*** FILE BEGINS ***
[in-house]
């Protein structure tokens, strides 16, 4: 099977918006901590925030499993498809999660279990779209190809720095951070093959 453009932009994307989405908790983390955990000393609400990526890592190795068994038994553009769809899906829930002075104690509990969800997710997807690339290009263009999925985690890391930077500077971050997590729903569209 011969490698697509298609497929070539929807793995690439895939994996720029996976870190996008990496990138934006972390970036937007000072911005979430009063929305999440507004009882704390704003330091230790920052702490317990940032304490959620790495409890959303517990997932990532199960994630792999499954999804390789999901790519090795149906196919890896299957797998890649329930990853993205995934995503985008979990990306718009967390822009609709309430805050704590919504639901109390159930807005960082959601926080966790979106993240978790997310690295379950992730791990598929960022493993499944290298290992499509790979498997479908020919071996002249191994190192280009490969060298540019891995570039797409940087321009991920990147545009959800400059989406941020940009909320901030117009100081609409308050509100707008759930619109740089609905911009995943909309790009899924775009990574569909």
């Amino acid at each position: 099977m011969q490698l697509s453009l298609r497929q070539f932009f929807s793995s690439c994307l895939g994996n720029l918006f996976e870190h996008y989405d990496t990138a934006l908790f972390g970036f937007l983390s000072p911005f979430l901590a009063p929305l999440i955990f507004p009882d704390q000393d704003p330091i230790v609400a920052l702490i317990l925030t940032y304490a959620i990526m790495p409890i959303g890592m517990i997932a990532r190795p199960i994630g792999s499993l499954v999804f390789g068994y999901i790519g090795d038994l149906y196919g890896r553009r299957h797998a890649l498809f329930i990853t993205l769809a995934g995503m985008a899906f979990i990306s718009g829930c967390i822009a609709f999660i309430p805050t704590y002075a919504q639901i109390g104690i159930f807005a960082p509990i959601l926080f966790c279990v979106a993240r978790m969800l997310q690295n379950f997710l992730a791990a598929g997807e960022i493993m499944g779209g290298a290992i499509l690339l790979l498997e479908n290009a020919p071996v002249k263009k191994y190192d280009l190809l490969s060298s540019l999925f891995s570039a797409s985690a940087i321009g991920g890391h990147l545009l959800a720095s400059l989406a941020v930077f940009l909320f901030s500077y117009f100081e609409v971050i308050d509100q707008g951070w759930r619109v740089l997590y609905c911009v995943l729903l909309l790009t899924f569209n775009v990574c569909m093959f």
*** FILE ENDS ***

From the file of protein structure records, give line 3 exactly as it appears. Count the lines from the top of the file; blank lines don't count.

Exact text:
């Amino acid at each position: 099977m011969q490698l697509s453009l298609r497929q070539f932009f929807s793995s690439c994307l895939g994996n720029l918006f996976e870190h996008y989405d990496t990138a934006l908790f972390g970036f937007l983390s000072p911005f979430l901590a009063p929305l999440i955990f507004p009882d704390q000393d704003p330091i230790v609400a920052l702490i317990l925030t940032y304490a959620i990526m790495p409890i959303g890592m517990i997932a990532r190795p199960i994630g792999s499993l499954v999804f390789g068994y999901i790519g090795d038994l149906y196919g890896r553009r299957h797998a890649l498809f329930i990853t993205l769809a995934g995503m985008a899906f979990i990306s718009g829930c967390i822009a609709f999660i309430p805050t704590y002075a919504q639901i109390g104690i159930f807005a960082p509990i959601l926080f966790c279990v979106a993240r978790m969800l997310q690295n379950f997710l992730a791990a598929g997807e960022i493993m499944g779209g290298a290992i499509l690339l790979l498997e479908n290009a020919p071996v002249k263009k191994y190192d280009l190809l490969s060298s540019l999925f891995s570039a797409s985690a940087i321009g991920g890391h990147l545009l959800a720095s400059l989406a941020v930077f940009l909320f901030s500077y117009f100081e609409v971050i308050d509100q707008g951070w759930r619109v740089l997590y609905c911009v995943l729903l909309l790009t899924f569209n775009v990574c569909m093959f």